US media coverage around anything related to the Democratic People’s Republic of Korea is a great example of media bias and deception in practice. Sometimes US media is caught blatantly reporting false things about the DPRK, such as the outrageous claim that Kim Jong-Un executed someone by feeding them to a pack of wild dogs. This was proven to be fake, or untrue news.
However, most of the manner in which the US public is deceived about the DPRK is more subtle.
The Forgotten “Economic Miracles”
For example, most Americans believe that the economic system that is in place in the northern half of the Korean peninsula has been an absolute, total failure, and caused nothing but mass starvation. This is demonstrably false.
A new video from the Council on Foreign Relations, a top American foreign policy think tank features Scott Snyder passingly mentioning: “It is a socialist system, it was established on the Soviet model. The economy is centrally controlled, it worked well in the early 60s, but it ran into roadblocks.”
A BBC article from 2008 says the same thing: “At one time, North Korea’s centrally planned economy seemed to work well – indeed, in the initial years after the creation of North Korea following World War II, with spectacular results. The mass mobilization of the population, along with Soviet and Chinese technical assistance and financial aid, resulted in annual economic growth rates estimated to have reached 20%, even 30%, in the years following the devastating 1950-53 Korean war. As late as the 1970s, South Korea languished in the shadow of the “economic miracle” north of the border.”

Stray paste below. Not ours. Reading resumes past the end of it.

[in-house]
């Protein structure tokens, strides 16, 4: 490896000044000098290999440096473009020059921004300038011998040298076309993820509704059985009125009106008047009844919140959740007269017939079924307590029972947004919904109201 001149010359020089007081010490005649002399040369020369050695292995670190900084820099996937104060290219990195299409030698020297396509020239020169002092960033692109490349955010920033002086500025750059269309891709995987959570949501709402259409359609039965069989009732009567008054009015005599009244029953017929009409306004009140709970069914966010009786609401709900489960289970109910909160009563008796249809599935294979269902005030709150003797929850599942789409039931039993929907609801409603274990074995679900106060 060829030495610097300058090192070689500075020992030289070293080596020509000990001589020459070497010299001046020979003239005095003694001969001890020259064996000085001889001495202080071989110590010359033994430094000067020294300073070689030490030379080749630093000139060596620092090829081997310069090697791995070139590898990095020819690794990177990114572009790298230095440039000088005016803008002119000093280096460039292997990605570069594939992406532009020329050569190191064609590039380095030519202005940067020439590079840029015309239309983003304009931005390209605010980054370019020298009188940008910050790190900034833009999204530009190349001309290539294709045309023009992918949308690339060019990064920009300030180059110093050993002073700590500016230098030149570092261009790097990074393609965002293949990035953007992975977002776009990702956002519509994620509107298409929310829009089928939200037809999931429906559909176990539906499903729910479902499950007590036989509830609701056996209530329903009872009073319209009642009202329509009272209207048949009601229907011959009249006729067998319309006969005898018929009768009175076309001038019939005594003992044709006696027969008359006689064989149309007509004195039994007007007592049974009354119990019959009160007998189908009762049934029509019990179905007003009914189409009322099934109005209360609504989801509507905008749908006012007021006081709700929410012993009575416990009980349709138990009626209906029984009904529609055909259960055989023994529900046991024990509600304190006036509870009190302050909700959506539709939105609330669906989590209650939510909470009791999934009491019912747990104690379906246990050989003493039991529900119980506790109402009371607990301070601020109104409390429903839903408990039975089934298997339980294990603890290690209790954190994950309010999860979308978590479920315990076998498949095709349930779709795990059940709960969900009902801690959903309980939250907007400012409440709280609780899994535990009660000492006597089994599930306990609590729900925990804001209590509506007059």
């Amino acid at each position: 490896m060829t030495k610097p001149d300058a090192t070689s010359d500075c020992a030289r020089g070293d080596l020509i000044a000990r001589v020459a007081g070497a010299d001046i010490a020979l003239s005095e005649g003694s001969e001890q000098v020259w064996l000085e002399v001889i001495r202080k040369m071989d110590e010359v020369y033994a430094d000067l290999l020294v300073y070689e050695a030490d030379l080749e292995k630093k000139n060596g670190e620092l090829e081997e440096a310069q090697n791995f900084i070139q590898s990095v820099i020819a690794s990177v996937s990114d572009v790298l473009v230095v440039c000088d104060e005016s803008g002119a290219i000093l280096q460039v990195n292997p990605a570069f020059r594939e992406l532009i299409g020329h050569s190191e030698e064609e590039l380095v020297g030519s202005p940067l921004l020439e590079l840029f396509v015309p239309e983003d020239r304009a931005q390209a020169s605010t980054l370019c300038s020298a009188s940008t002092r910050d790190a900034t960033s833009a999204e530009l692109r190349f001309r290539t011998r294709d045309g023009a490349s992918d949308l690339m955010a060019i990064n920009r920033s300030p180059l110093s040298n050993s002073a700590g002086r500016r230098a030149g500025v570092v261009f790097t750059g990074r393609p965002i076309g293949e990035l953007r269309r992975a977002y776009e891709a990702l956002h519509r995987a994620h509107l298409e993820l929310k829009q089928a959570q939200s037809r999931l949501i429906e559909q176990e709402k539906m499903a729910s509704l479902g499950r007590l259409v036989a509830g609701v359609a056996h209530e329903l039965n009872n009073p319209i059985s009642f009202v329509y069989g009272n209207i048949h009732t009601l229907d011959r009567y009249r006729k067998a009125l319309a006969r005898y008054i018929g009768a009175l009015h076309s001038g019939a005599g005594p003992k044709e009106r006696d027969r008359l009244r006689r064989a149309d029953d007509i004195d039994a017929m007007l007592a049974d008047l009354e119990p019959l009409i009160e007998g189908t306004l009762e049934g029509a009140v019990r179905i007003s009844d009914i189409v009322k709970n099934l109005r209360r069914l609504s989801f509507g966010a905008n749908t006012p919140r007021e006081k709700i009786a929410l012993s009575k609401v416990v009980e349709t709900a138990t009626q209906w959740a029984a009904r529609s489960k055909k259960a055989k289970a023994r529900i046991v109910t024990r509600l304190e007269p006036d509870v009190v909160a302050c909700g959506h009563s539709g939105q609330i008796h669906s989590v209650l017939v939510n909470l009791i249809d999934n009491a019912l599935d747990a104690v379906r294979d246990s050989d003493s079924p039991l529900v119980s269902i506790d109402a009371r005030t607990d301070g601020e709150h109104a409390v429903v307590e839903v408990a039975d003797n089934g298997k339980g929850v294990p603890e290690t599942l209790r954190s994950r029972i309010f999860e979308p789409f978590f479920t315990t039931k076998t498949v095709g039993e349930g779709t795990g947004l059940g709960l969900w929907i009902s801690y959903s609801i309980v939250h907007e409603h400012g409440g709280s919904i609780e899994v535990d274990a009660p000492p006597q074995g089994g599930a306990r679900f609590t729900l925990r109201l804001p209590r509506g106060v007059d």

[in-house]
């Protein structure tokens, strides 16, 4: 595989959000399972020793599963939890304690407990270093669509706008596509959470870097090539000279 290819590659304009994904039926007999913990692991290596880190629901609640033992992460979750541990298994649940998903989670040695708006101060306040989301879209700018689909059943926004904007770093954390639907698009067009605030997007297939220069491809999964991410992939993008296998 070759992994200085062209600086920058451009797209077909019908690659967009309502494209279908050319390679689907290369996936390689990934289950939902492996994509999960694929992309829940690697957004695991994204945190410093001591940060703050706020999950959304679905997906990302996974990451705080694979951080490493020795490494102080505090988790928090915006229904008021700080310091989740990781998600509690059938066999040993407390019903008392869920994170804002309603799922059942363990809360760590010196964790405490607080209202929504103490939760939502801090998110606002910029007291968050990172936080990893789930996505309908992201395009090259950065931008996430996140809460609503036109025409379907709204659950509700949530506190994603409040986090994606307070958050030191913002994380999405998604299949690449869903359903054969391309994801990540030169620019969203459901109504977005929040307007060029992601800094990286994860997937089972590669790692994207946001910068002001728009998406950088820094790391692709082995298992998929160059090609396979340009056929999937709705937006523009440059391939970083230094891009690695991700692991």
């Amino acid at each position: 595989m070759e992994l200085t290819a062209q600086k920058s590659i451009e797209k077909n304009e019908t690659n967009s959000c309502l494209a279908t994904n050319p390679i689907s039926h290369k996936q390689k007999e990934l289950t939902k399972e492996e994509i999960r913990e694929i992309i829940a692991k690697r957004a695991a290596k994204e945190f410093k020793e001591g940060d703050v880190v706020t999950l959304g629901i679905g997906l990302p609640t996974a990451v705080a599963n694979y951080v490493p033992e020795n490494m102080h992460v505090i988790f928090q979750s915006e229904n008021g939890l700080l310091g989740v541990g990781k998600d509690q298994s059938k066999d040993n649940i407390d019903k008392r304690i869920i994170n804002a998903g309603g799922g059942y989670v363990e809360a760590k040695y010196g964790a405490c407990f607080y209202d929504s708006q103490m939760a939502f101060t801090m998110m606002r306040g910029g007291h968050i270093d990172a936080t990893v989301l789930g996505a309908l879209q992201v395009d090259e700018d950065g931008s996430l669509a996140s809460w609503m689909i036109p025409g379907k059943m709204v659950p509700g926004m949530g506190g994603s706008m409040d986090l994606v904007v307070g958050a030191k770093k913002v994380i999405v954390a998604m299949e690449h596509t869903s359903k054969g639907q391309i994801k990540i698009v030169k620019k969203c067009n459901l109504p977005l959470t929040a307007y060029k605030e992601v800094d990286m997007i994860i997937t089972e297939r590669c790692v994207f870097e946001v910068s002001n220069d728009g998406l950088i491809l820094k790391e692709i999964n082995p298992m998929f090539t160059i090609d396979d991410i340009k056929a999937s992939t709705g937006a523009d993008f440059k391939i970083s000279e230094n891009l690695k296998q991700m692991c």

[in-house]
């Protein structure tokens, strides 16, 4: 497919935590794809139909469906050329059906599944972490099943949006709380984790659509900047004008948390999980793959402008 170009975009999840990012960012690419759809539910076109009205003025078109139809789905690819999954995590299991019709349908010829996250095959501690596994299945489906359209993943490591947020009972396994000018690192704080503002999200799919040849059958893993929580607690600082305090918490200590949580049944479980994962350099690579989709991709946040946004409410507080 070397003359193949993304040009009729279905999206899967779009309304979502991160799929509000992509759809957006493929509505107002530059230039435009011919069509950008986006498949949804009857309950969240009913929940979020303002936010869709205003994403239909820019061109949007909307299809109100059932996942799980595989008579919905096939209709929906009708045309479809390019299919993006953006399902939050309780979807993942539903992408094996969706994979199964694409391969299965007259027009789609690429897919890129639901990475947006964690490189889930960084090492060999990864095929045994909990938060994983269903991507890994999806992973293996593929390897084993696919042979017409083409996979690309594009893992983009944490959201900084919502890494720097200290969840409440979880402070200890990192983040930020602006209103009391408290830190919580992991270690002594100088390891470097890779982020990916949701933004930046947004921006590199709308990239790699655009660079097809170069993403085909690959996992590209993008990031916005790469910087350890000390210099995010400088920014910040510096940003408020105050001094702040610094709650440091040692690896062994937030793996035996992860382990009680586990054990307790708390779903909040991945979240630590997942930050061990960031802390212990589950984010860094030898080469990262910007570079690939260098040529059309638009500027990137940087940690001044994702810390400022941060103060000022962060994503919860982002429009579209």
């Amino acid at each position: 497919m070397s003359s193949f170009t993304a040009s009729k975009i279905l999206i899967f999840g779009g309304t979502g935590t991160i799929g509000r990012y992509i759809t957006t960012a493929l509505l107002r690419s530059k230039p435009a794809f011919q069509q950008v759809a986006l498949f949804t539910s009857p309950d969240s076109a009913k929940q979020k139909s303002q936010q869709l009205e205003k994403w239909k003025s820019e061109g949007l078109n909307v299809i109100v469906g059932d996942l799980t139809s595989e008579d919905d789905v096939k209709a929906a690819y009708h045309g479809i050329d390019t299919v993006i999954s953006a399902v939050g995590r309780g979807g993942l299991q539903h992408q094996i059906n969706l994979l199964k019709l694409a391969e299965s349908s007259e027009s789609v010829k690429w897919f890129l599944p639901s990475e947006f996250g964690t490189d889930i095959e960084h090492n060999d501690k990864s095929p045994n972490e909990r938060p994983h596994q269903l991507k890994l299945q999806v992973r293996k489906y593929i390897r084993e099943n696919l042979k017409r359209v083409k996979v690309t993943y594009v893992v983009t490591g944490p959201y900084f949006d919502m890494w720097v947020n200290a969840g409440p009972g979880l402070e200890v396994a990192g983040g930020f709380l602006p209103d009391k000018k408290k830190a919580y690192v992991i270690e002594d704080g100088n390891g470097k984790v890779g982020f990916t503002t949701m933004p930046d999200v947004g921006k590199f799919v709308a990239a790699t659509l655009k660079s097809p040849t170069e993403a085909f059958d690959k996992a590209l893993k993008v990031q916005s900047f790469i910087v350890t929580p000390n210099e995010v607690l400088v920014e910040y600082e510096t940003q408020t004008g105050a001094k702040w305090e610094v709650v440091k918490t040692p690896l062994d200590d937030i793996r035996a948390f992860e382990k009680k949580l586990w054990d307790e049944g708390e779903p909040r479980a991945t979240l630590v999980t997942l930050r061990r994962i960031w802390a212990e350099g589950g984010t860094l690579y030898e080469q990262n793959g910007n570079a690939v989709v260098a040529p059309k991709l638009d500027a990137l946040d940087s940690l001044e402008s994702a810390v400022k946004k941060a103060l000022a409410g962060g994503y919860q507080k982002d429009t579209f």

The Country Study of the DPRK published by the US Library of Congress goes into detail describing the economic achievements of the country, including housing, literacy, self-sufficiency and access to medical care.
Mass starvation took place in the DPRK during the 1990s. In the aftermath of the Soviet Union’s collapse, the DPRK was unable to import oil, on which the country’s food system was very dependent. Within the DPRK, this period is known as the “arduous march.” The government blames sanctions from the United States for the food crisis.
However, when reporting on North Korea, American media emphasizes the “arduous march” period, and omits the “economic miracles” of the 1960s. Furthermore, the causes of the food crisis of the 1990s are never explained. A single episode of mass starvation during the 1990s does not accurately represent the entire experience of socialist construction in northern Korea.
Nukes: The Whole Story
The other example of lying through omission and emphasis relates to nuclear proliferation. North Korea withdrew from the Nuclear Non-Proliferation Treaty on January 10th, 2003. It understood now that the country possesses nuclear weapons. But why?
American media ignores, omits, or de-emphasizes the entire context of the DPRK developing nuclear weapons. The audience is led to believe that the DPRK randomly developed nukes out of a desire to attack the United States or threaten its neighbors.